, and allocates ~200 times less memory to do so. Growing a vector via `[[`

isn’t quite as efficient – taking roughly twice the time and memory as `[`

here – but still blows `c()`

out of the water.

That’s not too shabby, for a code smell. How does a method like `vapply()`

compare?

```
<- function(n) {
vapply_lambda vapply(1:n, \(i) i, numeric(1))
}
::mark(
benchc = vector_c(n),
prealloc_one_bracket = vector_prealloc_one_bracket(n),
unalloc_one_bracket = vector_unalloc_one_bracket(n),
unalloc_two_brackets = vector_unalloc_two_bracket(n),
vapply = vapply_lambda(n),
filter_gc = FALSE
c("expression", "median", "itr/sec", "mem_alloc")] )[
```

```
# A tibble: 5 × 4
expression median `itr/sec` mem_alloc
<bch:expr> <bch:tm> <dbl> <bch:byt>
1 c 50.87ms 19.5 191.2MB
2 prealloc_one_bracket 279.79µs 3501. 78.2KB
3 unalloc_one_bracket 1.18ms 649. 853KB
4 unalloc_two_brackets 2.69ms 345. 1.7MB
5 vapply 3.41ms 272. 78.2KB
```

`vapply()`

uses as little memory as our pre-allocation approaches, but is slower than either of our un-allocated methods.^{2}

It’s worth emphasizing that the differences between these methods are *microscopic* compared to the difference between them and `c()`

for growing vectors:

```
<- bench::press(
benchmarks ::mark(
benchc = vector_c(n),
prealloc_one_bracket = vector_prealloc_one_bracket(n),
unalloc_one_bracket = vector_unalloc_one_bracket(n),
unalloc_two_brackets = vector_unalloc_two_bracket(n),
vapply = vapply_lambda(n),
filter_gc = FALSE
),n = c(10, 100, 1000, 10000, 100000)
)
library(ggplot2)
ggplot(benchmarks, aes(n, median, color = as.character(expression))) +
geom_line() +
theme_minimal() +
labs(y = "Median execution time (s)")
```

But as far as execution speed goes, well, maybe growing objects in general isn’t worthy of its own circle of hell anymore:

```
as.character(benchmarks$expression) != "c", ] |>
benchmarks[ggplot(aes(n, median, color = as.character(expression))) +
geom_line() +
theme_minimal() +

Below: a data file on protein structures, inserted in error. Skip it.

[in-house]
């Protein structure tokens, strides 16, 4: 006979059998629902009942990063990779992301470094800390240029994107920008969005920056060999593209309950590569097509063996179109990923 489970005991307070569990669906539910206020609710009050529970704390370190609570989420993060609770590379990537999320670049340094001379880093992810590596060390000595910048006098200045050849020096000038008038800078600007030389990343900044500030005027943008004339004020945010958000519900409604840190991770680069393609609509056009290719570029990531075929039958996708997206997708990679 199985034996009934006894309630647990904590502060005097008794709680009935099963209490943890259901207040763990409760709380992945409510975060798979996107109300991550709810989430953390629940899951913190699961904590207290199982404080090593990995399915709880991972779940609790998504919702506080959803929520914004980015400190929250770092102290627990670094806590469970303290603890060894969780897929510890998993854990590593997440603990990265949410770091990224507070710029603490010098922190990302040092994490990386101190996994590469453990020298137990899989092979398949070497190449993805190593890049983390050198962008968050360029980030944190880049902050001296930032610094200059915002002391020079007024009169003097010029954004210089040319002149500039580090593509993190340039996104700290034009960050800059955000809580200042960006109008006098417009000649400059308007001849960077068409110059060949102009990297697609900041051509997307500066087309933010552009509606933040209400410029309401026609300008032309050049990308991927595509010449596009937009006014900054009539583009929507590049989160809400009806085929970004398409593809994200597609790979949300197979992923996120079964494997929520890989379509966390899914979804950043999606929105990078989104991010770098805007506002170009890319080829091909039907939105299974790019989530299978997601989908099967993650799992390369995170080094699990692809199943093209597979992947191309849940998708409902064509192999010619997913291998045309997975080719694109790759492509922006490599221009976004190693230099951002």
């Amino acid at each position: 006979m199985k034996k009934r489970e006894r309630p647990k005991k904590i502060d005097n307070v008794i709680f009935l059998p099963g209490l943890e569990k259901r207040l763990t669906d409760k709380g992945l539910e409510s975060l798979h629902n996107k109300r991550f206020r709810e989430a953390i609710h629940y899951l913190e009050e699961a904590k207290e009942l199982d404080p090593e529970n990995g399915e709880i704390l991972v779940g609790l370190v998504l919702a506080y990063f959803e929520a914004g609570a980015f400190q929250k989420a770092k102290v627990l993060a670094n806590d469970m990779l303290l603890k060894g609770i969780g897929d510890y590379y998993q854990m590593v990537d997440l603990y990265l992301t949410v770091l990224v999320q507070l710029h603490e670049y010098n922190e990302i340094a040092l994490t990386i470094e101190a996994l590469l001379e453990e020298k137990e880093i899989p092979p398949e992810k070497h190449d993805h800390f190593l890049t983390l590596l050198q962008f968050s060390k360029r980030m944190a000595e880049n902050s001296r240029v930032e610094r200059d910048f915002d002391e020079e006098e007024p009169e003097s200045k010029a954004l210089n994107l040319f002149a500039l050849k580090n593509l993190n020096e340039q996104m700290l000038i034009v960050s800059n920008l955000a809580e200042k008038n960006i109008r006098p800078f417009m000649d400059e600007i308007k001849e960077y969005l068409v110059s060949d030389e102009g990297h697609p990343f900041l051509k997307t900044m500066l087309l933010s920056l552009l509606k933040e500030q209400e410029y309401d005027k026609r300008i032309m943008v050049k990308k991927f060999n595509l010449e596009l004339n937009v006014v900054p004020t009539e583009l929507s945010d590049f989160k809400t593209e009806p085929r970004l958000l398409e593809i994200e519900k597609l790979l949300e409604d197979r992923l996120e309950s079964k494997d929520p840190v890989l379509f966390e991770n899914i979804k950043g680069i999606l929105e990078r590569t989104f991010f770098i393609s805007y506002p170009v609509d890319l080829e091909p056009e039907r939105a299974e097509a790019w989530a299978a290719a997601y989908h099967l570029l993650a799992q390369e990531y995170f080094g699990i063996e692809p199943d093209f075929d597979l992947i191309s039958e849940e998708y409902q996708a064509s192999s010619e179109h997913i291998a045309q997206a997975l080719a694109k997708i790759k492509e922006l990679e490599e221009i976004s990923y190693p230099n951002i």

labs(y = "Median execution time (s)")
```

Though of course, `vapply()`

and the pre-allocated methods still win out in terms of memory allocation:^{3}

```
as.character(benchmarks$expression) != "c", ] |>
benchmarks[ggplot(aes(n, mem_alloc, color = as.character(expression))) +
geom_line() +
theme_minimal() +
labs(y = "Memory allocation (bytes)")
```

So: pre-allocate your vectors when you’re able. But maybe it’s fine to grow an object every once in a while, as a treat. It probably won’t get you sent to hell.

I have no idea when things changed to make growing vectors via `[`

so much more efficient now than in 2011 – and please let me know in the comments/Mastodon/BlueSky if you know any more details here.

## Footnotes

I dropped

`prealloc_two_brackets`

from the benchmarks because it was performing ~the same as the one-bracket alternative.↩︎Usual disclaimer that this is probably not a type of slowness that matters for your code, that you should look into moving computation to C++/Rust if you care about a few milliseconds execution time, and that the real benefits of *apply functions come from readability and their potential for parallelization, not speed.↩︎

The pre-allocated line is hidden by the

`vapply()`

line; they’re practically identical, and possibly also literally identical.↩︎